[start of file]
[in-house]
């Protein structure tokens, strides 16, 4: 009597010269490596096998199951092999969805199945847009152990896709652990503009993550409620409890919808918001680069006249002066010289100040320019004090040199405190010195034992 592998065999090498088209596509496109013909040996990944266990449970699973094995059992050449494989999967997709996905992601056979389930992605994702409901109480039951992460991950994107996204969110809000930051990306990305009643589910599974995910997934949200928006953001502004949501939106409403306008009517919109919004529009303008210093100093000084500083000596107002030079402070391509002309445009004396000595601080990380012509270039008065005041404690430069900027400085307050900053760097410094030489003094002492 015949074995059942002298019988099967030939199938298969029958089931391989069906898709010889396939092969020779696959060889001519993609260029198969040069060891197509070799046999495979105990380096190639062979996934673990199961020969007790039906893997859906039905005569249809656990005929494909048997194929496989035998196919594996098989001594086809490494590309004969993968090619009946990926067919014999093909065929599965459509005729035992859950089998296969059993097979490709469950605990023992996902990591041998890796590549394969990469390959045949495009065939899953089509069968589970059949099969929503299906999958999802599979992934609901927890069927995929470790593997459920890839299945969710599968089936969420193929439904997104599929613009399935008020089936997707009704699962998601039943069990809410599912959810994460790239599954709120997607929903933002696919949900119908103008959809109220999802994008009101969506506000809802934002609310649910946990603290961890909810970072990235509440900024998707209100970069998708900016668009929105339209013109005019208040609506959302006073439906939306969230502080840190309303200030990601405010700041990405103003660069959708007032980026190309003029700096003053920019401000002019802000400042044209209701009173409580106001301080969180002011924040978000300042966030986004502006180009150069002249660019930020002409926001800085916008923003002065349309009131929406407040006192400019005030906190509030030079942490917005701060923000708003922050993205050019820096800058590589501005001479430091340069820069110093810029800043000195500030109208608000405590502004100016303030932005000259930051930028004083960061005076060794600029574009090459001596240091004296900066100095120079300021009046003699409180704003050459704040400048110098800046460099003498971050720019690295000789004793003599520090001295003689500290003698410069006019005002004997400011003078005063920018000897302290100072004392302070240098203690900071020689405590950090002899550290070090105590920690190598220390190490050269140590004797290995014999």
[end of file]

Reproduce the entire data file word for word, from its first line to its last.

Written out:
[in-house]
């Protein structure tokens, strides 16, 4: 009597010269490596096998199951092999969805199945847009152990896709652990503009993550409620409890919808918001680069006249002066010289100040320019004090040199405190010195034992 592998065999090498088209596509496109013909040996990944266990449970699973094995059992050449494989999967997709996905992601056979389930992605994702409901109480039951992460991950994107996204969110809000930051990306990305009643589910599974995910997934949200928006953001502004949501939106409403306008009517919109919004529009303008210093100093000084500083000596107002030079402070391509002309445009004396000595601080990380012509270039008065005041404690430069900027400085307050900053760097410094030489003094002492 015949074995059942002298019988099967030939199938298969029958089931391989069906898709010889396939092969020779696959060889001519993609260029198969040069060891197509070799046999495979105990380096190639062979996934673990199961020969007790039906893997859906039905005569249809656990005929494909048997194929496989035998196919594996098989001594086809490494590309004969993968090619009946990926067919014999093909065929599965459509005729035992859950089998296969059993097979490709469950605990023992996902990591041998890796590549394969990469390959045949495009065939899953089509069968589970059949099969929503299906999958999802599979992934609901927890069927995929470790593997459920890839299945969710599968089936969420193929439904997104599929613009399935008020089936997707009704699962998601039943069990809410599912959810994460790239599954709120997607929903933002696919949900119908103008959809109220999802994008009101969506506000809802934002609310649910946990603290961890909810970072990235509440900024998707209100970069998708900016668009929105339209013109005019208040609506959302006073439906939306969230502080840190309303200030990601405010700041990405103003660069959708007032980026190309003029700096003053920019401000002019802000400042044209209701009173409580106001301080969180002011924040978000300042966030986004502006180009150069002249660019930020002409926001800085916008923003002065349309009131929406407040006192400019005030906190509030030079942490917005701060923000708003922050993205050019820096800058590589501005001479430091340069820069110093810029800043000195500030109208608000405590502004100016303030932005000259930051930028004083960061005076060794600029574009090459001596240091004296900066100095120079300021009046003699409180704003050459704040400048110098800046460099003498971050720019690295000789004793003599520090001295003689500290003698410069006019005002004997400011003078005063920018000897302290100072004392302070240098203690900071020689405590950090002899550290070090105590920690190598220390190490050269140590004797290995014999």